NAB 2014: The Inflection Point

The National Association of Broadcasters (NAB) convention has opened with it’s conference program today (the exhibition starts on Monday). I think that this year’s edition is happening at a very significant time; this is the year when the networking technology has reach a point where it can compete favorably with the dedicated infrastructure. This is an inflection point, a movement in time where the objectives conditions are there to change everything.

Until now, it was possible to use generic network technologies such as ethernet switches to carry compressed or low resolution video content. Dedicated infrastructure such as SDI and HD-SDI were the only real candidate to carry uncompressed high quality signals. These were non-networked dedicated unidirectional technologies. Control information to change the signal routing or to address processing equipment had to be carried separately from the content stream.

But advances in ethernet networks did finally catch-up. With 40G (40 Gigabit) ethernet, it is now possible to not only do uncompressed HD-SDI in standard network architecture, but also to use it for Ultra HD with uncompressed 4K or with mild visibly lossless compression 8K!

In fact, I was at a presentation at the Montreal SMPTE chapter recently and former Miranda colleague Renaud Lavoie (who is now President and CEO of Embrionix) was arguing that it is in fact better and simpler to use networks than dedicated infrastructure. Their company offer a series of adapter to bridge the gap between network and broadcast equipment that uses HD-SDI or SDI. These are little SFP modules that you can plug into a standard ethernet switch and makes it easy to confert various signal type to be carried over ethernet. If you are at NAB this week, I strongly recommend that you pay a visit to their booth which is N3738. Otherwise, take a look at their website.

But this is only a transition. Once devices such as camera are equipped of an ethernet port for the video and audio signal (some are already announced) then it is truly the opening of a new chapter where we can leave purposed-built equipment behind. For the broadcast industry, this is this inflection point is the equivalent of the the early 80s for word processors. At the time, word processors were dedicated machines; once the general purpose computer were advanced enough to allow for software such as Word Perfect and Microsoft Word to run, these equipment did quickly disappeared.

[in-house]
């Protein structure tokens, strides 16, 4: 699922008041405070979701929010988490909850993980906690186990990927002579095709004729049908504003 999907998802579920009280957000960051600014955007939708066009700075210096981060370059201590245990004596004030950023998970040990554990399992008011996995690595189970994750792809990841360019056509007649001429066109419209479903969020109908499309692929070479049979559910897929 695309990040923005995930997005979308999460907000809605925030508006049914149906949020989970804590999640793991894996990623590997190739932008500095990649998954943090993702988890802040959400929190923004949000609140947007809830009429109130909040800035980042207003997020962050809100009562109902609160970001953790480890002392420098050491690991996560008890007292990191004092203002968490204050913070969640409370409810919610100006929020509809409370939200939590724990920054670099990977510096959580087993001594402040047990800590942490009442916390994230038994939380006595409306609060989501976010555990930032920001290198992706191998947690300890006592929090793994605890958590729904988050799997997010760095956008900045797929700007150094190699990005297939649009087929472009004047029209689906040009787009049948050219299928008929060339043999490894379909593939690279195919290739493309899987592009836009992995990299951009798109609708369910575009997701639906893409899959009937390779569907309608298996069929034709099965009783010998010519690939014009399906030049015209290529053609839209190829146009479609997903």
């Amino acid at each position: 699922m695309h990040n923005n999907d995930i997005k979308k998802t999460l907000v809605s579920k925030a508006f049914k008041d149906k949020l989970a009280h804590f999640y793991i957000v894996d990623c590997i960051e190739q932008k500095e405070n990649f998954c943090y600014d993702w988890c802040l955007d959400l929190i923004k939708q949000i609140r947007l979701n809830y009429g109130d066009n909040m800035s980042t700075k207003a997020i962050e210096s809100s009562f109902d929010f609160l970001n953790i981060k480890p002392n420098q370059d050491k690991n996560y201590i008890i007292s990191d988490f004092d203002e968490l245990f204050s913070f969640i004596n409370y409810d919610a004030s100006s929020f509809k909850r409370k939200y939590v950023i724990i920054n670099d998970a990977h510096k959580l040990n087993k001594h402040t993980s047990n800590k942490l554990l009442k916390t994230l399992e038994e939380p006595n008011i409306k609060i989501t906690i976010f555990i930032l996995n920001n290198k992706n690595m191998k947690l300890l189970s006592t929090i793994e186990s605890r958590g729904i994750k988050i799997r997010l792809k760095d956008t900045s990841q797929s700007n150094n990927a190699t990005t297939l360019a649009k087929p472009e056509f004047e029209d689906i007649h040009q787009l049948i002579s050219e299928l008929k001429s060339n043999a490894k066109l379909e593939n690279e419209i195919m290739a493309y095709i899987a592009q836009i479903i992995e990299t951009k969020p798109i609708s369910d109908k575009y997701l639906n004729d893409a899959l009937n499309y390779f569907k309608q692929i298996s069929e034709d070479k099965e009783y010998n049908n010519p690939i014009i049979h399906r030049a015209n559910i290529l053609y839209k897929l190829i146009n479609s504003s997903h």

With the generic platforms – networks and computers – now at par with the dedicated infrastructure, everything will happen quickly. Within a few years, we SDI and HD-SDI will be history as CDs are today. Even dedicated equipment like production switchers will loose their raison d’être. You may still see control panels that looks like production switchers for ergonomics reason but technically, those will be general purpose computers behind with ethernet ports to carry the signal in and out.

TV is software and more than ever, the tools to produce it will be software also. NAB 2014 marks the inflection points, the moment in time where dedicated hardware becomes obsolete. Pay close attention when you walk the floor, I am convinced that you will see evidence of that everywhere, and please share your toughs with us here!

Cheers and an happy NAB convention to all!

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